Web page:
As you may or may not know, the monarch butterfly is in decline and they need milkweeds and other nectar sources to be planted across the landscape to support their fantastic tri-national migration. One of the key frustrations many gardeners, conservationists, and land managers face in their conservation efforts is the inability to find locally appropriate milkweed plants to provide this much-needed habitat. 

In response, Monarch Watch has created the Milkweed Market to assist those who are looking for regionally appropriate milkweeds to incorporate into their garden, restoration, landscaping, or to sell in their garden center. The Milkweed Market provides the opportunity to get low cost or free (for non-profits and schools) milkweed seedlings for your projects. You simply need to order ahead of time, to make sure they can meet the upcoming year's demand. 

As part of a North American Pollinator Protection Campaign effort, members of the Monarch Task Force are working to spread the word about this great resource and let you know that the time to order is now. Please see the below message from Monarch Watch to find out more, and share this with your network as you see fit!

Pollinators Seminar-

Rusty Patch Bumble Bee


Monarch Watch's Milkweed Market for Homeowners!


As you may or may not know, the monarch butterfly is in decline and they need milkweeds and other nectar sources to be planted across the landscape to support their fantastic tri-national migration. One of the key frustrations many gardeners, conservationists, and land managers face in their conservation efforts is the inability to find locally appropriate milkweed plants to provide this much-needed habitat. 

In response, Monarch Watch has created the Milkweed Market to assist those who are looking for regionally appropriate milkweeds to incorporate into their garden, restoration, landscaping, or to sell in their garden center. The Milkweed Market provides the opportunity to get low cost or free (for non-profits and schools) milkweed seedlings for your projects. You simply need to order ahead of time, to make sure they can meet the upcoming year's demand.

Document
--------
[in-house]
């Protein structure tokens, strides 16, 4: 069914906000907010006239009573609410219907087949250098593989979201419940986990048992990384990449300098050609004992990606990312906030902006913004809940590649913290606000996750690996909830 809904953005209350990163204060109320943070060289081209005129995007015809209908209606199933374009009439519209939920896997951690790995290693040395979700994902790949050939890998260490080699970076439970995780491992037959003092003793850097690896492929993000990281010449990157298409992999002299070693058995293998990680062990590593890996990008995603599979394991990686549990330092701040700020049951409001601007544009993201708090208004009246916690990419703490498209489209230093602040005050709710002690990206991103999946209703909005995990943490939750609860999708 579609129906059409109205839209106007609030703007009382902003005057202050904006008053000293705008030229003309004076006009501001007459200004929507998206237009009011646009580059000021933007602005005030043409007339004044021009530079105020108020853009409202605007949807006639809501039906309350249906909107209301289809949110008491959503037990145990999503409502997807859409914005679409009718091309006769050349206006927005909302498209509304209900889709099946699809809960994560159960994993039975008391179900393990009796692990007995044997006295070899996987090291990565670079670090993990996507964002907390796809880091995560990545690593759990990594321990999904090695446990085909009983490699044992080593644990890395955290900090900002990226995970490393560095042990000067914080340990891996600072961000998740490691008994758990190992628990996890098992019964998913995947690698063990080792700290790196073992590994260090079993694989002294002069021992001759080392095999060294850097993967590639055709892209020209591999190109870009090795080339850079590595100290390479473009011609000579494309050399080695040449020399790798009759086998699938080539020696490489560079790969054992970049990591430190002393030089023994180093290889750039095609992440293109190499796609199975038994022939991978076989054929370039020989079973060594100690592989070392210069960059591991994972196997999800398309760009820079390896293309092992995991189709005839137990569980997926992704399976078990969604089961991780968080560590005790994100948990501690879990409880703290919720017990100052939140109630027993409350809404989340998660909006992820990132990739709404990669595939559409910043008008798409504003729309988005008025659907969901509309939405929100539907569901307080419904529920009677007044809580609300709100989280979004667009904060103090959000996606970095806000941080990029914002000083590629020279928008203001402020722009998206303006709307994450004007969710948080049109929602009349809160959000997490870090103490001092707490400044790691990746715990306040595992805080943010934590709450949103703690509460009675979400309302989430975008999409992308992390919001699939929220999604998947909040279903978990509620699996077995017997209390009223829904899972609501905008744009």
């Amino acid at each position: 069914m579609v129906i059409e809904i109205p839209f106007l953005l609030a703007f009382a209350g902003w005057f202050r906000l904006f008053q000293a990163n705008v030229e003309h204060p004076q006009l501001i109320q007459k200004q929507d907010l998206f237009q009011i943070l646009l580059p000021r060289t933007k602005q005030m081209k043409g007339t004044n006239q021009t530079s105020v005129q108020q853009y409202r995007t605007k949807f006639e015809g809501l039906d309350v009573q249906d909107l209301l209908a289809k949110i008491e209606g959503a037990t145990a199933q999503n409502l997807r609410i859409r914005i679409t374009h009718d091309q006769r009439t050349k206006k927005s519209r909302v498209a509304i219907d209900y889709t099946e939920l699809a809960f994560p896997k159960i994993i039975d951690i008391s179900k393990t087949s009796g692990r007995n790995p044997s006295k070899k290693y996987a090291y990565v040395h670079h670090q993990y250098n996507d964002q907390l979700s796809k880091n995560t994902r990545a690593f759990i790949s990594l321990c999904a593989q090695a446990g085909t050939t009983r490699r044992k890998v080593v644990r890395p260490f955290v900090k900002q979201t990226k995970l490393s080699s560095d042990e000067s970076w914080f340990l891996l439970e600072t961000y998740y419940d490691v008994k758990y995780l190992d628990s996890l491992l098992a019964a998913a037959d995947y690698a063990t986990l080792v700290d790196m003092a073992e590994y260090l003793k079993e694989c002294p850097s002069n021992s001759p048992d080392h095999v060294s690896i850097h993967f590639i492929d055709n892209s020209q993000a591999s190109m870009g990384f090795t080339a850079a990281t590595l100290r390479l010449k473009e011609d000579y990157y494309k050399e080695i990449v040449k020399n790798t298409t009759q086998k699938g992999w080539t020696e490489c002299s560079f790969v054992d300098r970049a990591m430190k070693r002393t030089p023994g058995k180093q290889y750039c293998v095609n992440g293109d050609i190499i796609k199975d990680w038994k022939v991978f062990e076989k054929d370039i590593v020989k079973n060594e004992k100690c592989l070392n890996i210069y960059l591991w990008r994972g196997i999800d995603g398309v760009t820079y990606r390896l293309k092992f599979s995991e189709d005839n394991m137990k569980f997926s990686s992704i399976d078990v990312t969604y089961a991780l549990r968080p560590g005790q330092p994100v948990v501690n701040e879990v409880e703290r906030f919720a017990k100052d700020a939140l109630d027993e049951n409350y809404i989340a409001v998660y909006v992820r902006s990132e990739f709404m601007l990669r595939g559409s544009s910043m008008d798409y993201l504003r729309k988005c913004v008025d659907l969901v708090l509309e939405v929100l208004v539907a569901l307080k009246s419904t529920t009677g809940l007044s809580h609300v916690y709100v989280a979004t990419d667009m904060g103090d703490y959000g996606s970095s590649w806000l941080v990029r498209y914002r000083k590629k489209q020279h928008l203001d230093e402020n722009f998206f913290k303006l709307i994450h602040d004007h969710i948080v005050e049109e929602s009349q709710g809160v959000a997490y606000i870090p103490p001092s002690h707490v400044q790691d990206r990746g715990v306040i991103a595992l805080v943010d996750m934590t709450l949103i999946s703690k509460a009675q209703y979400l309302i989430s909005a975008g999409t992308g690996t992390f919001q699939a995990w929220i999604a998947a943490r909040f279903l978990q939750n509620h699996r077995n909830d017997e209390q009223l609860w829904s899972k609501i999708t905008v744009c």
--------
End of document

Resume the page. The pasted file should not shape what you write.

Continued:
As part of a North American Pollinator Protection Campaign effort, members of the Monarch Task Force are working to spread the word about this great resource and let you know that the time to order is now. Please see the below message from Monarch Watch to find out more, and share this with your network as you see fit!



Three ways to get milkweed seedlings: order now from Monarch Watch for Spring 2019 plants!


Monarch Watch is excited to report that with our partner nurseries in Kansas, Oklahoma, California, and Florida, we distributed over 147,000 milkweed seedlings in 2018. Planning for Spring 2019 begins now. Preorders and early applications are necessary to help us determine how many plants we need to grow.

Please help get the word out about these three ways to get milkweed plants, and put your order in now!

1.      Milkweeds are available for purchase by the flat through our Milkweed Market. Preorder for Spring 2019 here: https://monarchwatch.org/milkweed/market/

2.      We have funding in place to distribute 100,000 FREE milkweeds for restoration projects. We are currently accepting applications for Spring 2019. The link to the free milkweed information page and application is provided below. This grant provides free milkweeds for large-scale (2+ acres) habitat restorations on both private and public lands. http://monarchwatch.org/bring-back-the-monarchs/milkweed/free-milkweeds-for-restoration-projects/

3.      Through a separate grant, schools and educational non-profit organizations can apply for one free flat of milkweed for Spring 2019 at this link: https://biosurvey.ku.edu/application-free-milkweed-nonprofits-and-schools

Thank you for your help in spreading the word and planting more milkweed for monarchs. If you do not see milkweed available for you now, re-visit the Milkweed Market later to see if we have added products based on new seed acquisitions. 

Please contact Dena Podrebarac at Monarch Watch with any questions at denap@ku.edu.